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Will my cell phone service be disrupted?


As darkness envelops millions of people during Monday’s total solar eclipse, spectators will hold their cellphones skyward to capture the moment. But could the surge in cell usage cause networks to go dark?

Across city centers and rural towns, network providers and public officials say they are preparing for significant increases in traffic on cellular and Wi-Fi networks, as floods of eclipse tourists put pressure on the major providers that keep networks online.

The path of totality — where it’s possible to see the moon completely block the sun’s face — will draw thousands of tourists to states from Texas to Maine. Travelers will rely on the network infrastructure in those areas as they use social media, livestreams and video calls to commemorate their experience.

The eclipse itself has no effect on wireless networks. But the influx of tourists to cities and towns creates an environment similar to a football game or a concert in a crowded stadium — the larger the crowd, the more difficult it can be to find a cell connection.

“Any location that’s in the center of the path of totality is going to see a significant increase in cellphone usage, particularly during the period and shortly after totality,” said Caty Pilachowski, a professor of astronomy at the University of Indiana, Bloomington, in an interview with CNN.

Bloomington, which last saw a total eclipse in 1869, will be in the path of totality on Monday and may host hundreds of thousands of visitors.

“An eclipse is very often seen as a shared activity,” Pilachowski said, noting that people will be taking pictures and videos and sharing those images with others.

Eclipsing cell networks?

AT&T anticipates an increase in network traffic as people “pick up their devices to capture and share content” during totality, according to a spokesperson for the company.

When the last total solar eclipse cut a path across America in 2017, AT&T reported network usage spikes up to 15% around certain cell towers in the path of totality. But the company, which experienced an outage affecting millions in February, says it’s ready for Monday. “The eclipse itself will have no direct operational impact on our wireless network,” an AT&T spokesperson wrote in an email.

And other major providers such as Verizon and T-Mobile echo AT&T’s confidence ahead of Monday’s celestial spectacle.

“We do not expect any impact from the 2024 solar eclipse on the operation of our network,” Chris Serico, a spokesperson for Verizon, told CNN.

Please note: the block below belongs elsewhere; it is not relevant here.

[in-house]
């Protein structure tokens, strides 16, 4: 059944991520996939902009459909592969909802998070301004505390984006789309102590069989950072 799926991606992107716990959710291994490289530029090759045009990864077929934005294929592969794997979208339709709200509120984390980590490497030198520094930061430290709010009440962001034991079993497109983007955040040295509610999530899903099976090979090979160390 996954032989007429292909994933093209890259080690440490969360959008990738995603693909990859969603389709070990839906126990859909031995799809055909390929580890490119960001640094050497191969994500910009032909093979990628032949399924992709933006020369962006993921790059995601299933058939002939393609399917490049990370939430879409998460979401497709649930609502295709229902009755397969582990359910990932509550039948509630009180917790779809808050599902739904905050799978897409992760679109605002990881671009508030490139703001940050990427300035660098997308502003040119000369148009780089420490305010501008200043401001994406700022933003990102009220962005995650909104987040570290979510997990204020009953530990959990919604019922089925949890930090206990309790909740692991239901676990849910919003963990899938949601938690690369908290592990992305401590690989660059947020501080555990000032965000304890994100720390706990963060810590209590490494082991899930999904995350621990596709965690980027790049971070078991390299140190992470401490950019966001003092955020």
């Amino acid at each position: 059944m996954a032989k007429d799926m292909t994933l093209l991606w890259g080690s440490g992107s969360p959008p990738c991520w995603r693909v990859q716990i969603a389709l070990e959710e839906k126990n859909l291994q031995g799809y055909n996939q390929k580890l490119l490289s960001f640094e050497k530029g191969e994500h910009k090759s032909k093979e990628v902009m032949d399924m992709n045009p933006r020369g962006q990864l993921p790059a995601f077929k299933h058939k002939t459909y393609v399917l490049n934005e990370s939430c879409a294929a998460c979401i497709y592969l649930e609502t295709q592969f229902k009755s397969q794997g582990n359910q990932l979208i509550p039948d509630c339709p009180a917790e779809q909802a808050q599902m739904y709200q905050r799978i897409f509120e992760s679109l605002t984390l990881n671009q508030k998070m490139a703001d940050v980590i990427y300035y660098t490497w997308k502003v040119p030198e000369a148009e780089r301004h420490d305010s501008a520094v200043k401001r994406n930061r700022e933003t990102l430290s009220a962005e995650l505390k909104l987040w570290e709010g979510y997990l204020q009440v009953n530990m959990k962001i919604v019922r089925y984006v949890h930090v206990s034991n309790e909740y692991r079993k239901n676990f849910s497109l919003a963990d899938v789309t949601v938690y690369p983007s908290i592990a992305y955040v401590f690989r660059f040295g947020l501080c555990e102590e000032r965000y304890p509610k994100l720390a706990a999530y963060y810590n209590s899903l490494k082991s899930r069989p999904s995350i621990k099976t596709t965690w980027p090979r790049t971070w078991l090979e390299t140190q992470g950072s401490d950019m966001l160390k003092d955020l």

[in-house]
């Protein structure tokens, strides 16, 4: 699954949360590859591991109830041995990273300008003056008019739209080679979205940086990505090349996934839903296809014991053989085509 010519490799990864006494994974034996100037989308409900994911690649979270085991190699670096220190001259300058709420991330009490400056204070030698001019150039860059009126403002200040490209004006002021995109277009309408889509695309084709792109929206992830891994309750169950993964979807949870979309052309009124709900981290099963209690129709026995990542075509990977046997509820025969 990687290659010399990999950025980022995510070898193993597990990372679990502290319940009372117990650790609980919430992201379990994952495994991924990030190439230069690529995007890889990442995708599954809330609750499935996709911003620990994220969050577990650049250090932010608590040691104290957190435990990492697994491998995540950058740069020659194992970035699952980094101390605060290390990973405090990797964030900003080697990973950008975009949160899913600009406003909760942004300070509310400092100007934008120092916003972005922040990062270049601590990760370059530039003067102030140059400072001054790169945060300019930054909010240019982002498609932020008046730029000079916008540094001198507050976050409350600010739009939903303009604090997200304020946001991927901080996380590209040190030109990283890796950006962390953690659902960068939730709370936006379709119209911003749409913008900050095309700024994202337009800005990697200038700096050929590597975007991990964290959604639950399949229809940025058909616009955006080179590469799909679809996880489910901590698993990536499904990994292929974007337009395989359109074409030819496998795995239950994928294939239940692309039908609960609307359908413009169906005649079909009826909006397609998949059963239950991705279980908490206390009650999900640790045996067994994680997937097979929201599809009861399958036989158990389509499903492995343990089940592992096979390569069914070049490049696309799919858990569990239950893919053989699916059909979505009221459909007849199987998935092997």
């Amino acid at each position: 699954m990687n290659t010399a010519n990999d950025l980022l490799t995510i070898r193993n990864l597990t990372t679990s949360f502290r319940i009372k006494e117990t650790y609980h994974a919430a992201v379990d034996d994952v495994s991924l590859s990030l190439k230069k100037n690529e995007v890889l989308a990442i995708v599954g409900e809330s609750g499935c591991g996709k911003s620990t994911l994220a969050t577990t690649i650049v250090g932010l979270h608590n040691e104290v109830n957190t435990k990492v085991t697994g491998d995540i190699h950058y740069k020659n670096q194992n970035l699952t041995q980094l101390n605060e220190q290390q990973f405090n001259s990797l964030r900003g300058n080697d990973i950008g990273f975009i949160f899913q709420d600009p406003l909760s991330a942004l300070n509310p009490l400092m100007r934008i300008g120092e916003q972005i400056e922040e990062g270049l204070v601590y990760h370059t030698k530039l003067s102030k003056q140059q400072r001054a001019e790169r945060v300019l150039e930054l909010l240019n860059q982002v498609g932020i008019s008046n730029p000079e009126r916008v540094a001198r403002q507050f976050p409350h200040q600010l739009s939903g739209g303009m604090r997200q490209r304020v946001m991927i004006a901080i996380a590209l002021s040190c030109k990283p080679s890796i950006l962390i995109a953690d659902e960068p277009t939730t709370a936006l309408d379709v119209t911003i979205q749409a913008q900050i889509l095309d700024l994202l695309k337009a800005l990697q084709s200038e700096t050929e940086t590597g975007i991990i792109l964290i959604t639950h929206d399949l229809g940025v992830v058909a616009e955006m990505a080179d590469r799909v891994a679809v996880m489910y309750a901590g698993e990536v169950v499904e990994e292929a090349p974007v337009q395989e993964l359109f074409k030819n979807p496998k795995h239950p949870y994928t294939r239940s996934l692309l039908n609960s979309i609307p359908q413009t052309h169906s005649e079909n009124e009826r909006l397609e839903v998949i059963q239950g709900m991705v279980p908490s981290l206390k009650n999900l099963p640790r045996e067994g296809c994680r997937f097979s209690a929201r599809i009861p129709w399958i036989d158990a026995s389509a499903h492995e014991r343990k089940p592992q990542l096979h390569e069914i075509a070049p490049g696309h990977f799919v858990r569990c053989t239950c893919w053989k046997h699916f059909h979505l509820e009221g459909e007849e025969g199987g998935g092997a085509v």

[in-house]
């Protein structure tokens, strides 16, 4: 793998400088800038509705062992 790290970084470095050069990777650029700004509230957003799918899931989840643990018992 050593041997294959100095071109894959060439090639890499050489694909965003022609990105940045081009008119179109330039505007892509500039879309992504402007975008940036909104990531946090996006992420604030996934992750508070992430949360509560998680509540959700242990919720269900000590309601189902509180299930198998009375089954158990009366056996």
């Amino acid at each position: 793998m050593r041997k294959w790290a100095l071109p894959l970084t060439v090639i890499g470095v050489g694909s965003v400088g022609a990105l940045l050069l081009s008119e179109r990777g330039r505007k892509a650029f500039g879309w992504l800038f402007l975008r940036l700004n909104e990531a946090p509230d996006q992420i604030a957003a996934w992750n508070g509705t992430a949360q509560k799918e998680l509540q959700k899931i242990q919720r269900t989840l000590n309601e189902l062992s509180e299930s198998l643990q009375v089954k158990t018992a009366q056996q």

Verizon says it has developed its US infrastructure across the eclipse path in the past year. Serico said the wireless provider has built and activated 19 new cell sites in Niagara and Erie counties in New York — locations along the path of totality — since the start of 2023.

In Northeast Ohio, Verizon has activated 60 new cell sites in six counties positioned in the path of totality. In the Dallas area, Verizon has activated 375 new cell sites.

“In areas where people may gather to experience this event, we’re confident the additional capacity we’ve layered into the network over the past few years will accommodate any increases in data usage,” Serico said.

T-Mobile says it’s also deploying extra temporary cell sites that will be on stand-by in areas expecting high tourist traffic. These portable sites — cellular on wheels — are called COWs for short.

Major cell providers also benefit from the innovation of 5G since the last eclipse. AT&T has expanded its 5G network to reach more than 295 million people in up to 24,500 cities and towns cross the US.

“All 5G launches and upgrades have been layered into our network since the last solar eclipse stretched across the United States in 2017,” Verizon’s Serico said.

Preparing for the eclipse

In New York, which will experience its first total eclipse in nearly a century, state and local governments say they have coordinated with wireless providers for more than a year to prepare for the event.

“The carriers are aware of the influx of people expected to visit New York for this event and they have conducted site audits and evaluated coverage maps,” said Heather Groll, a spokesperson for the New York State Division of Homeland Security and Emergency Services, in an email.

Nonetheless, officials expect large influxes of visitors: Buffalo, NY, could see up to 1 million tourists, and Rochester, NY, is expecting between 300,000 and 500,000, according to Groll. This means people in those areas may experience standard disruptions to service.

“Visitors and New Yorkers alike should expect that there will be limited coverage in places where there are large gatherings and plan accordingly,” Groll wrote in an email.

While some cities can expect disruption, it all depends on the number of people using a tower and the area’s specific capacity, according to Lisa Winter, a program scientist at NASA.

“It may be difficult in a crowded area if many people are using the same towers,” Winter said in an email.

Bloomington has coordinated with service providers to deploy COWs in low coverage areas, said Rick Dietz, director of the city’s Information & Technology Services Department, in an email.

He said providers are indicating regular calls should go through, but data services may be strained or unavailable.

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